Do, or do not. There is no try… Yes, that is a Star Wars quote.
As I suspected, Yoda’s wisdom knows no bounds… because, although directed toward dismantling the Galactic Empire, this statement is also highly relevant to running and quite frankly, life in general.
Saying “I will try to…” is something that everyone does. It is a scapegoat phrase; we use it when we know we won’t actually do the thing we say we are going to try to do… but “at least we tried” right?
Students probably do this more than the average human – “I know I’m going out tonight, but I am definitely going to try to make my 9am lecture” or “I know I’ve been surviving on pasta, crisps and coffee, but I’m going to try to be healthy this week.” It just doesn’t happen.
The reason for failure may not be caused by a lack of trying, nor even a lack of wanting to succeed; the reason lies within the phrase’s psychological implications. “I will try” not only makes failure an option but almost gives you permission to fail (so you don’t push yourself).
In my last blog post I spoke about how beliefs of self can determine the outcomes of your endeavours because they dictate how we feel about and respond to experiences. The words “I will” provide undertones of confidence and conviction, whereas “I will try” implies self-doubt.
Research focusing on the Theory of Planned Behaviour provides evidence for the importance of intentions in success. It found that intentions (i.e. “I will try to lose weight Vs. “I am determined to lose weight”) strongly correlated with perceived control (belief in your own capability) as well as attitude, as well as correlating significantly with success.
SO, if you simply try, you are more likely to give up at the first hurdle or change of circumstance and research supports this. I also spoke briefly about changing beliefs through honest evaluation of successes and perseverance, however, there is a shortcut…
Life Hack: Self-Talk Edition
Self-talk is something we all do; it is a kind of inner monologue which evaluates what you do as you’re doing it. It is not dissimilar to the commentary that accompanies any sports game on TV, only instead, you’re both the subject and the commentator.
Negative self-talk can really damage a person. Like most bad habits, negative self-talk is
something which develops in childhood; if you grow up hearing “no” and “you can’t” regularly, the themes become internalised and negative talk becomes automatic.
I had never been good at endurance sports growing up, and this had been re-affirmed by PE teachers and family; thus, when I initially tried to run long-distance, when I came to a hurdle, I thought “this makes sense, I am as bad at this as I have always been.” Instead, I should have told myself (like I do now) that I am capable of pushing through, if not this time then the next.
Positive self-talk occurs when you mentally affirm something good about yourself or what you have done, for example, “I am good at this,” or “I’m not 100% now but I will get better.” People do this are often their own internal cheerleaders and tend to be optimistic about their outcomes. Positive self-talk is thought to make you more confident, like yourself more and increase your success! I know us Brits are the self-proclaimed best at being self-deprecating – its our culture… but, if you are struggling with your self-image, you may want to develop new habits.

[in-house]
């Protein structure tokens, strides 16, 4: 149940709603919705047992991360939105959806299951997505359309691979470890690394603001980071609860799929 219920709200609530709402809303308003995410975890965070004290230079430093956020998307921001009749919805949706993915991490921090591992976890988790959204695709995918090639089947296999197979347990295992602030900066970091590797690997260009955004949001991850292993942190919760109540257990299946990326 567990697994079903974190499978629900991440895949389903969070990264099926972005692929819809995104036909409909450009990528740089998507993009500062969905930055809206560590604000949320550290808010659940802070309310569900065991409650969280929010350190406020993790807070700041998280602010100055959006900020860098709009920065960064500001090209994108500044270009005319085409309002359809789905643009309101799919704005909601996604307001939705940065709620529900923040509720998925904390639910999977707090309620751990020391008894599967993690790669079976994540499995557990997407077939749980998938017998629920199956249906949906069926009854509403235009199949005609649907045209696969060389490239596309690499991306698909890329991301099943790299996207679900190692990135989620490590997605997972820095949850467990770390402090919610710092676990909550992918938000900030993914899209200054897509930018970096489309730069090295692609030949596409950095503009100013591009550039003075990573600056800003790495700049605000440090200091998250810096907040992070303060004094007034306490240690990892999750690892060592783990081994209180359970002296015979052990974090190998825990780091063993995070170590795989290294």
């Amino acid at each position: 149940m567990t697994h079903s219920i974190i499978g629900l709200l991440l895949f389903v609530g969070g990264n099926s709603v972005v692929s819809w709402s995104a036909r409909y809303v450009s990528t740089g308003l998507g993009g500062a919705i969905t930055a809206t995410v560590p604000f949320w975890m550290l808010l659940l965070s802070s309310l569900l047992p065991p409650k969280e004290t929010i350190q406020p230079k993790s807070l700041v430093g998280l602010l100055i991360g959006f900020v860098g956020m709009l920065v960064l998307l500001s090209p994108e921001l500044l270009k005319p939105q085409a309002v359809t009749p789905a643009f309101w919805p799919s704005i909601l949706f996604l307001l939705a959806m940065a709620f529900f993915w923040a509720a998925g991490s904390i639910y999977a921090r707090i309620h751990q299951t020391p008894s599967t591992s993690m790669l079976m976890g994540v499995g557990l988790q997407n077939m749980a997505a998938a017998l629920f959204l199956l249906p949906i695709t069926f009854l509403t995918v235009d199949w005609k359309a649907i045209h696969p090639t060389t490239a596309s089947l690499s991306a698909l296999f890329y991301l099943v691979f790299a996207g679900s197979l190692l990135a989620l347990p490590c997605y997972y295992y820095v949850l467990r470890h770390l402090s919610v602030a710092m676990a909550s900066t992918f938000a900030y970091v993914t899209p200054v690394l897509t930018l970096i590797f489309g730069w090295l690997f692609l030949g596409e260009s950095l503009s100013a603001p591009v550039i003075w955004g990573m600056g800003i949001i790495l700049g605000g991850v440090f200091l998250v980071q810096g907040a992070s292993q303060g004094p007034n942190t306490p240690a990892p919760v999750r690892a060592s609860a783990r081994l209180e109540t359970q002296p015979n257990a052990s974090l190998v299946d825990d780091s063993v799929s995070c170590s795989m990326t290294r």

The handy thing is (get ready for an amaze-balls life-hack) you can train your mind to replace negative commentary with positive affirmations and this can drastically improve life quality and outcomes! But keep at it… it takes practice.
Research has even applied this notion to endurance sports. Evidence suggests that motivational (“I can do this”) self-talk, alongside instructional (“Get to the finish-line”) self-talk significantly improves performance in endurance sports such as long-distance running!
A myriad of research has demonstrated that the positive effects of positive self-talk are applicable to a variety of situations. For example this paper shows that darts players who use positive self-talk are significantly better than those who are negative.
This blog has been the one which has resonated with me the most. I feel self-talk has been the main source of my running success thus far.
I felt this was particularly true during the Anglesey half marathon; the weather was a strong wind away from being the worst conditions I could have possibly imagined and i seriously struggled with the cold and the rain. I kept telling myself that I liked the rain and after a while I actually enjoyed running in it. Even when I was sore and my brain could no longer hold a positive thought, I ignored the negative and instead focused on instructional self-talk – “I will get to the finish line.”
- Do not try. DO.
- Telling yourself you will TRY something, allows for failure
- Telling yourself you WILL inspires conviction
- Believe in yourself and you will achieve
- Positive self-talk will help you believe in yourself
- Positive self-talk can be learned!
See you at the finish line!